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Fuzzy math at the Supreme Court

June 22, 2007 |  4:32 pm

The late Supreme Court Justice William Brennan famously said that the most important skill required of a justice was the ability to count to five—five being a bare majority on the nine-member court. Alas, the mathematics of Supreme Court decisions isn’t that straightforward.

Consider the decision Thursday in which the justices held that an appeals court could presume the reasonableness of a criminal sentence that fell within guidelines established by the U.S. Sentencing Commission. The New York Times described U.S. v. Rita as an 8-to-1 decision, while the L.A. Times editorial board said the court ruled "6 to 3 that appeals courts could presume that judges who sentence within the guidelines are acting reasonably."

Which numbers are right? They both are. Eight out of nine justices agreed that the perjury sentence of Victor Rita was reasonable, but only six signed the section of Justice Stephen Breyer’s setting forth the "substantive" principle that within-the-guidelines sentences can be presumed to be reasonable. This sort of mixing and matching means that court watchers have to do more than count to five.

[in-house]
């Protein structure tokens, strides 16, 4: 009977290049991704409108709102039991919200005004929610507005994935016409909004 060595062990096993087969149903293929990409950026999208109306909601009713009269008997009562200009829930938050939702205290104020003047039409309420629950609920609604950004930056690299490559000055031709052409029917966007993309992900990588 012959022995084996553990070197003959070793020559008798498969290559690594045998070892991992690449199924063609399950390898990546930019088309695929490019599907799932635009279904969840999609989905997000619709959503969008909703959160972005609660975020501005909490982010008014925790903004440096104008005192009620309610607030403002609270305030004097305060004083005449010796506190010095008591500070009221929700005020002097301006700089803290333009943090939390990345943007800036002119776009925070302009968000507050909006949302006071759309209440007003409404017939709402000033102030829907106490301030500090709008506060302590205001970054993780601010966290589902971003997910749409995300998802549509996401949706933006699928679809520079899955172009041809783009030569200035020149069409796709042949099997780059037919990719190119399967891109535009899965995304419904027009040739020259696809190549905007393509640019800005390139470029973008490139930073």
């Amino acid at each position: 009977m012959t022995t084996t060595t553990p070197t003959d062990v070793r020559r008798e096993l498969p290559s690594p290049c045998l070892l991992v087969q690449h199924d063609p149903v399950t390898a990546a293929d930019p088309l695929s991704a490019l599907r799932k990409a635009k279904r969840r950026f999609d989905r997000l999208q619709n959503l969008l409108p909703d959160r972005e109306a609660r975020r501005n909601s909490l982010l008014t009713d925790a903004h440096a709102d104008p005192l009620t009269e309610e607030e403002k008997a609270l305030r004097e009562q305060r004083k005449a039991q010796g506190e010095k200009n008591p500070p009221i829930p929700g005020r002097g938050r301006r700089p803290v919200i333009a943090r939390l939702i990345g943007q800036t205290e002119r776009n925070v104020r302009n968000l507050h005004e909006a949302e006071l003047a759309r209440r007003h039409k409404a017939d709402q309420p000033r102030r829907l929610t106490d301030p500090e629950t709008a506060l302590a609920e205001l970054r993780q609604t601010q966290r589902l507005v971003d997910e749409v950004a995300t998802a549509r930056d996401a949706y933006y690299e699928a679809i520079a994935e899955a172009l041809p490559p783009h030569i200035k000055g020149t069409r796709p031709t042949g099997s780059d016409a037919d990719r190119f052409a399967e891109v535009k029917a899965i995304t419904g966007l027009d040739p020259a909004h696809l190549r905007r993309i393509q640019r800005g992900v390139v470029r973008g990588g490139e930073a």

Sometimes, even a five-vote majority can be undermined when one member of the five "writes separately." The late Justice Lewis Powell was fond of that practice. In Branzburg v. Hayes, a 1972 decision, Powell was among the five justices who ruled (Boo!) that reporters don't have a First Amendment right to protect their confidential sources. But Powell also wrote a concurring opinion that seemed to hold out hope that reporters could assert a confidentiality privilege in some circumstances. Some lawyers refer to Branzburg as a 4-1-4 decision.

My favorite splintered decision was a 1989 abortion case called Webster v. Reproductive Health Services. The mathematical complexity of the various justices’ votes is evident in this mind-numbing summary provided by the court itself:

REHNQUIST, C.J., announced the judgment of the Court and delivered the opinion for a unanimous Court with respect to Part II-C, the opinion of the Court with respect to Parts I, II-A, and II-B, in which WHITE, O'CONNOR, SCALIA, and KENNEDY, JJ., joined, and an opinion with respect to Parts II-D and III, in which WHITE and KENNEDY, JJ., joined. O'CONNOR, J., p. 522, and SCALIA, J., post, p. 532, filed opinions concurring in part and concurring in the judgment. BLACKMUN, J., filed an opinion concurring in part and dissenting in part, in which BRENNAN and MARSHALL, JJ., joined, post, p. 537. STEVENS, J., filed an opinion concurring in part and dissenting in part, post, p. 560.

Got that?

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